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Global Worries

Trends in global markets do not augur well for India's economy.
twitter-logoAnand Adhikari | Print Edition: December 30, 2018
Global Worries

India's Economic growth has been highly correlated with global growth over the last couple of decades. For instance, India plunged into a slowdown after the global financial crisis of 2008 that hit economies of Europe, the US and China. After a short recovery following years of anaemic global growth, slowdown fears are gripping advanced economies again. This cannot be anything but bad news for India.

The US is expected to see its gross domestic product, or GDP, growth slow from 2.9 per cent in 2018 to 2.7 per cent in 2019. China is projected to go down from 6.6 per cent in 2018 to 6.4 per cent in 2019 (See Global Growth On the Decline). "We expect the effects of the late cycle fiscal boost to fade in 2019. This, paired with tightening of monetary conditions, is likely to push growth below trend over the next two years," says Sanjay Singh, Head Global Markets at BNP Paribas India. The US fiscal boost involved $1.5 trillion tax cuts and came after the Fed's loose policy had run its course - the Fed rate has shot up from near zero post 2008 to 2.25 per cent.

The other factors likely to halt global growth are tighter monetary conditions and trade tensions. Global growth is estimated to be 3.7 per cent in 2018, 3.4 per cent in 2019 and 3.3 per cent in 2020. This will have repercussions for India.

First, India is no longer decoupled from the rest of the world. It is now a relatively large $2.6 trillion economy that recently beat the UK to become the fifth-largest in the world and is linked with the global economy through trade (exports/imports) and foreign investment (FDI and portfolio). While India's export dependence is not high - exports account for 10-11 per of GDP - the impact of negative sentiment and capital outflows if the world slows down substantially can be quite pronounced.

"If international investors are expecting world growth to slow down, it will reflect in capital flows. We need those flows as we are a capital deficient country," says Hitendra Dave, Head of Global Banking & Markets at HSBC India. Lower capital inflows will mean lower valuation of Corporate India in the stock market. "This will restrict the ability of companies to raise capital," says an analyst with a domestic brokerage firm.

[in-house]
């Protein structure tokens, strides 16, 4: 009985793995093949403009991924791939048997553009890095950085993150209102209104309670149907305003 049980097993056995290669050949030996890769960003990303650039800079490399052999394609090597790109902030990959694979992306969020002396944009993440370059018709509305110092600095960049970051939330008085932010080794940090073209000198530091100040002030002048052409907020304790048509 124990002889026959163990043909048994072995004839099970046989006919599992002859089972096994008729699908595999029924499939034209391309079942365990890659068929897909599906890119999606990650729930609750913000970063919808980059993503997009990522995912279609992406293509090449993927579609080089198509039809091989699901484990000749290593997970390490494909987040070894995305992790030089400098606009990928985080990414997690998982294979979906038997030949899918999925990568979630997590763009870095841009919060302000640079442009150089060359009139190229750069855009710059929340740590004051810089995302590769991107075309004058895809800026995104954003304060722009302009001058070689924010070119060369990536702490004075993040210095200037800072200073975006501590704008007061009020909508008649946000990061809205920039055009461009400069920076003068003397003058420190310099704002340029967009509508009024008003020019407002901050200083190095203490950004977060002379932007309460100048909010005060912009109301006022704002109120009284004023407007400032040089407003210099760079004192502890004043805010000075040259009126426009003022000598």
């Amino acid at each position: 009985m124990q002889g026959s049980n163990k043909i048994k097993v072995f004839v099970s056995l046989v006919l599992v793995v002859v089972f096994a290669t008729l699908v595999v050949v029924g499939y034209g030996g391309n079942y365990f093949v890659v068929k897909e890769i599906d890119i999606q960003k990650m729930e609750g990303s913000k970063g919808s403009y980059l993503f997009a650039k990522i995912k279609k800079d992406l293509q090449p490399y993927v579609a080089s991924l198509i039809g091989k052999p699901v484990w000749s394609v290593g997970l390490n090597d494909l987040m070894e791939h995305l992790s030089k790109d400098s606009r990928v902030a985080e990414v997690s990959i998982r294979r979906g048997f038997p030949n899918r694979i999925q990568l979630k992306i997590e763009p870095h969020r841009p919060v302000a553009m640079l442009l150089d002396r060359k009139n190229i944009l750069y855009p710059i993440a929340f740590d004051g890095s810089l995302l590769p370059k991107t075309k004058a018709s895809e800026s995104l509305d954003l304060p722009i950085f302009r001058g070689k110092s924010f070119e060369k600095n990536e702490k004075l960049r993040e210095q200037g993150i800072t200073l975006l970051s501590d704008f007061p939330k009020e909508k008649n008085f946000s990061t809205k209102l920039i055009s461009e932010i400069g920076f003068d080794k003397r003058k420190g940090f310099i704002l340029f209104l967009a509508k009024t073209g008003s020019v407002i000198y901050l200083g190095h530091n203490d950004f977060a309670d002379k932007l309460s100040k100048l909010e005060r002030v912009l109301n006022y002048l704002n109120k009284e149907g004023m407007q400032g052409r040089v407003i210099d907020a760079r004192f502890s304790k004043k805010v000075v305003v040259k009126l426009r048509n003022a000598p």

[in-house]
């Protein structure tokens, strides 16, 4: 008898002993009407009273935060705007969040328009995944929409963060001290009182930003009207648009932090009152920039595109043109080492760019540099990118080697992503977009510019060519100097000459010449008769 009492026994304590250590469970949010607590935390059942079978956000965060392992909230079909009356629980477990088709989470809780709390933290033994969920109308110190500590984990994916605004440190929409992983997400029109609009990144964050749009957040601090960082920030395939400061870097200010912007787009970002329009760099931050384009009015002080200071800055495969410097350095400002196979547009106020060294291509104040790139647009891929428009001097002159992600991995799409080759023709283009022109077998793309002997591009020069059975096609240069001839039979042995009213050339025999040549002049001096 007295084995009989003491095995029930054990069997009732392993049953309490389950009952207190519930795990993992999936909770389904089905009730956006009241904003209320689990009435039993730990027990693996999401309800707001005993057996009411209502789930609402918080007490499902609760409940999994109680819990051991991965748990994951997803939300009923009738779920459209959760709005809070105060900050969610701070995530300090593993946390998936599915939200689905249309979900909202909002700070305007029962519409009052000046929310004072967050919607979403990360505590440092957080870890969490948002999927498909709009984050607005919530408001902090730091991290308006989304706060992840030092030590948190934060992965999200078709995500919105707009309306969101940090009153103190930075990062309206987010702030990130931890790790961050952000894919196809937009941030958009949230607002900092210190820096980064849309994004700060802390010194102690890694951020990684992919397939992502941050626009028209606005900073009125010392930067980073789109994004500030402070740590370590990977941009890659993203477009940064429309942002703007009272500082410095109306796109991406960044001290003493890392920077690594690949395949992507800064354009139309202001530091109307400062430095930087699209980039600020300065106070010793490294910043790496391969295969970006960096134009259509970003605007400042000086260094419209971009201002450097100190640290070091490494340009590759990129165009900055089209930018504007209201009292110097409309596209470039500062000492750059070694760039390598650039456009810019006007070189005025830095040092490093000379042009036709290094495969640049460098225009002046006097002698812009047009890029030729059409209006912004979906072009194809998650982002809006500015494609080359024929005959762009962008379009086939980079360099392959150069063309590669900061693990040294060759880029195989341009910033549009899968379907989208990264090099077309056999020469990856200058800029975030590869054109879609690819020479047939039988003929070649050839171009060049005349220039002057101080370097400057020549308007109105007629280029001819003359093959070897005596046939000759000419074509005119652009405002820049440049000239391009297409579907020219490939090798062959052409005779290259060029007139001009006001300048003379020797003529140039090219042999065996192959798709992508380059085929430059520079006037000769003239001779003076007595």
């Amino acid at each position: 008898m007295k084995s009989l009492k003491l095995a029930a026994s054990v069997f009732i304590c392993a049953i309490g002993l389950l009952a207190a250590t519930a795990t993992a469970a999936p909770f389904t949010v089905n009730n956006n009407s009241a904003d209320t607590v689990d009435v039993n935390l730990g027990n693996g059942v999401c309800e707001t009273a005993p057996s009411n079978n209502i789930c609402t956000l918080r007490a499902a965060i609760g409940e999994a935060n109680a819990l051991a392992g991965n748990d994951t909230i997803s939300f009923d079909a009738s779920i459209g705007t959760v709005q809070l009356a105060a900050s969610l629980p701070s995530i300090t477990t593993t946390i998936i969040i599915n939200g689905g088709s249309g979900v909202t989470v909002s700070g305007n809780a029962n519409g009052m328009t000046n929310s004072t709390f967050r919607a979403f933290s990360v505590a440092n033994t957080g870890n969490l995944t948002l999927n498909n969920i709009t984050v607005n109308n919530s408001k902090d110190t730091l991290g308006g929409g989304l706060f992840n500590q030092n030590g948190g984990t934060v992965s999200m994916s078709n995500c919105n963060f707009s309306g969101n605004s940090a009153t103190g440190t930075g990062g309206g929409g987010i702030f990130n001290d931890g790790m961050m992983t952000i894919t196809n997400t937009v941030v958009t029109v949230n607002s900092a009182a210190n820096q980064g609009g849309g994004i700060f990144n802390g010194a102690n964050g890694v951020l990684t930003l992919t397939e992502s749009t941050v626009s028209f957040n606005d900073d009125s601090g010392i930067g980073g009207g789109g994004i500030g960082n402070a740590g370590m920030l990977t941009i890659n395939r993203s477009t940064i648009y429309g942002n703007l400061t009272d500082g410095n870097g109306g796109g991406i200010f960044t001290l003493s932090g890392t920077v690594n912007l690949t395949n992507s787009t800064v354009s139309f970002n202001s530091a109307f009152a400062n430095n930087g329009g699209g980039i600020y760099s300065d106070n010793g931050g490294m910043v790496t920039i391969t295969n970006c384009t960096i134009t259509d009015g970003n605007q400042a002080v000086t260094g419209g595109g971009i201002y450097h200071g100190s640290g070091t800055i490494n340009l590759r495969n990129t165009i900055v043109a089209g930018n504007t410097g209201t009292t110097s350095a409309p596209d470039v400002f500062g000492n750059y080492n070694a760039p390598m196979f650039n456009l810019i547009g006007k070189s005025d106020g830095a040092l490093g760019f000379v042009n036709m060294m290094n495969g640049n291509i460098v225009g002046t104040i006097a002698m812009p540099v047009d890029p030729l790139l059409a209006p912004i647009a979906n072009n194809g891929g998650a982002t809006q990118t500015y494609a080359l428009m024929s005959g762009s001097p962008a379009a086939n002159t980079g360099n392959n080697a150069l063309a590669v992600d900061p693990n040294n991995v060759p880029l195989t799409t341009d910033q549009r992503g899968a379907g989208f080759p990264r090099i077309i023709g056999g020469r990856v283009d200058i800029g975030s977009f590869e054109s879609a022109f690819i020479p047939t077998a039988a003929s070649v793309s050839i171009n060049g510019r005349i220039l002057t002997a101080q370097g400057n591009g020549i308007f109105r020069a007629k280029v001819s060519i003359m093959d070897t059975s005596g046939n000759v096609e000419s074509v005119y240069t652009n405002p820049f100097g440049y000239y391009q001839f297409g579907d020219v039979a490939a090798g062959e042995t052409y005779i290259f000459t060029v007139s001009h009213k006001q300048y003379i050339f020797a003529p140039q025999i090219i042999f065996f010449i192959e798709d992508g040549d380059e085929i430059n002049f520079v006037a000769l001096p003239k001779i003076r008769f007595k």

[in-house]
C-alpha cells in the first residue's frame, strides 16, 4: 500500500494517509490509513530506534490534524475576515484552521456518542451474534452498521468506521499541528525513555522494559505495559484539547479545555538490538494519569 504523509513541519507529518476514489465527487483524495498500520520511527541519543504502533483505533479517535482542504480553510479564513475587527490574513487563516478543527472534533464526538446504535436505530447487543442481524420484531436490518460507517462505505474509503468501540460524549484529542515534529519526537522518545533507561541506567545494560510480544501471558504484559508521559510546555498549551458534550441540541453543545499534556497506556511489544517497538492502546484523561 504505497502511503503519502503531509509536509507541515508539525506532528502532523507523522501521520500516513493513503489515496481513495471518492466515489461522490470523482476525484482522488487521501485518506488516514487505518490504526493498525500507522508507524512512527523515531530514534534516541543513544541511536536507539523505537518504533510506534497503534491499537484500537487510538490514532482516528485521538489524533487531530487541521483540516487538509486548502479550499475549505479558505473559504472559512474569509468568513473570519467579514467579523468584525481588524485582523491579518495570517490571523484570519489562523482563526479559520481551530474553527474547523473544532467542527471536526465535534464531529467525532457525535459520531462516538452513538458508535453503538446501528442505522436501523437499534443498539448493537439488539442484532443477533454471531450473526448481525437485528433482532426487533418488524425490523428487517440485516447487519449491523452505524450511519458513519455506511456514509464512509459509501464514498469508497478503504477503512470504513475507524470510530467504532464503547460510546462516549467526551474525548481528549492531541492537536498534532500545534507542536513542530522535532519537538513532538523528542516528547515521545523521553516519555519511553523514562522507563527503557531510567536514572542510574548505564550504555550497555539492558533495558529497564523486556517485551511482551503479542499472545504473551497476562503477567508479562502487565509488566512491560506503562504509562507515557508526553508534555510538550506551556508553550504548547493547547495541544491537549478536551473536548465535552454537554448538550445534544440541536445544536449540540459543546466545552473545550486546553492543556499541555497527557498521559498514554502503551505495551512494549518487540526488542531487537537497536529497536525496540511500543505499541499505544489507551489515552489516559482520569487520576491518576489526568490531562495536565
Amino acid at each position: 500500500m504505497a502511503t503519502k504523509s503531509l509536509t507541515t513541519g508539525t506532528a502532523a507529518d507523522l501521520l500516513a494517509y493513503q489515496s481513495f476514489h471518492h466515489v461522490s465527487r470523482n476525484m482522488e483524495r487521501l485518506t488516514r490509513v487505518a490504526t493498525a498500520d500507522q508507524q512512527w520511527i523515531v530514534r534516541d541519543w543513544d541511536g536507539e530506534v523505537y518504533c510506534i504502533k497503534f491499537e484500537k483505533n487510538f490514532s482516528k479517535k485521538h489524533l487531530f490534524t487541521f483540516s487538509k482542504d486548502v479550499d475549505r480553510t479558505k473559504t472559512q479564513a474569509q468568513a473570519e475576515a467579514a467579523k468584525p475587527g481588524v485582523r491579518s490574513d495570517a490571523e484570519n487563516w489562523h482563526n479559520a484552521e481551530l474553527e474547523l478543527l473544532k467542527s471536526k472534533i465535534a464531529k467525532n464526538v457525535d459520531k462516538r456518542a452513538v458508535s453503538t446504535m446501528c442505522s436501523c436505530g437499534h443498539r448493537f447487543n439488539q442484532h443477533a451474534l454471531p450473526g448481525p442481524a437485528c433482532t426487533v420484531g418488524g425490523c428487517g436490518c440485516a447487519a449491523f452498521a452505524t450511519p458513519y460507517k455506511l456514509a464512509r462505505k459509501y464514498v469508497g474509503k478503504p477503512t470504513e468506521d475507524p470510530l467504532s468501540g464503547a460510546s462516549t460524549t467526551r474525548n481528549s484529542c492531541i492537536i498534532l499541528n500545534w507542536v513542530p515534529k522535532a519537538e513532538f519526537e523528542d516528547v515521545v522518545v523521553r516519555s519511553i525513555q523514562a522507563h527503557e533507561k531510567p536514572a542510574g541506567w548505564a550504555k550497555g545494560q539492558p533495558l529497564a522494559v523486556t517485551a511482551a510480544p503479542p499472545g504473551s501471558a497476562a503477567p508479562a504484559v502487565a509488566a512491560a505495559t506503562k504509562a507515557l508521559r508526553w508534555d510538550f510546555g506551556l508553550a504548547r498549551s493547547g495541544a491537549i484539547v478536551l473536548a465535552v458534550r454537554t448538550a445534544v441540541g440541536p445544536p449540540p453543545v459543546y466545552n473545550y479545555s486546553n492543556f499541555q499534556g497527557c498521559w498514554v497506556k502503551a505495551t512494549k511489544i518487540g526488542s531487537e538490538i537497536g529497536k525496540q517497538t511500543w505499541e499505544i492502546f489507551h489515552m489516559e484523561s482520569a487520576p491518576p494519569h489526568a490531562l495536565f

Rising interest rates are also not a good sign for Corporate India as it borrows from the international market, and also for domestic equity and debt markets as this will create better investment avenues outside. The US Fed, which had flooded the system with dollars in the post-2008 period, is unwinding its balance sheet that has grown from less than a trillion dollars back then to $4.8 trillion. "We forecast two Fed rate hikes in 2009 followed by a long period of rate stability," says Singh of BNP Paribas India. Libor rates have gone up from 25 basis points to 2.5 per cent. "There is reduced surplus liquidity globally. This is bound to increase the cost of funds," says Dave.

Another impact will be on the current account deficit or CAD. India's CAD has risen from 1.1 per cent in 2015/16 to 2.8 per cent in the first six months of 2018/19. The country has been running a trade deficit historically and there are no signs of a trade surplus in the near future. Lower capital inflows will push the CAD higher and impact the value of the rupee against the dollar. There are worries over oil prices too. "We expect higher oil prices, which are set to peak only in the second quarter of 2019, to put pressure on the CAD," says Singh of BNP Paribas India. The rupee is already vulnerable because of high crude oil prices and a strong dollar. Experts expect oil prices to peak only in the second half of next year. This means there will be continued pressure on CAD. "We predict CAD of 2.7 per cent of GDP in 2018/19, 2.5 per cent in 2019/20 and 0.8 per cent in 2020/21," says Singh of BNP Paribas India.

This is bad news for the rupee, which was stable for three-four years due to falling oil prices. In the last one year, it has depreciated from 66-67 levels to 71. A further fall will impact both inflation and domestic interest rates.

Lastly, the trend of protectionism will also play out in the coming years. US under President Donald Trump is already calling the shots. The BREXIT proposal has been cleared by the UK Cabinet. Though India doesn't have much trade with the UK, the trade war between the US and China and other countries has the potential to affect global trade and currencies. If this leads to a competitive devaluation game, India will have no option but to follow suit to protect its exports.

Given these conditions, India would do well to brace for a rough ride ahead.

@anandadhikari

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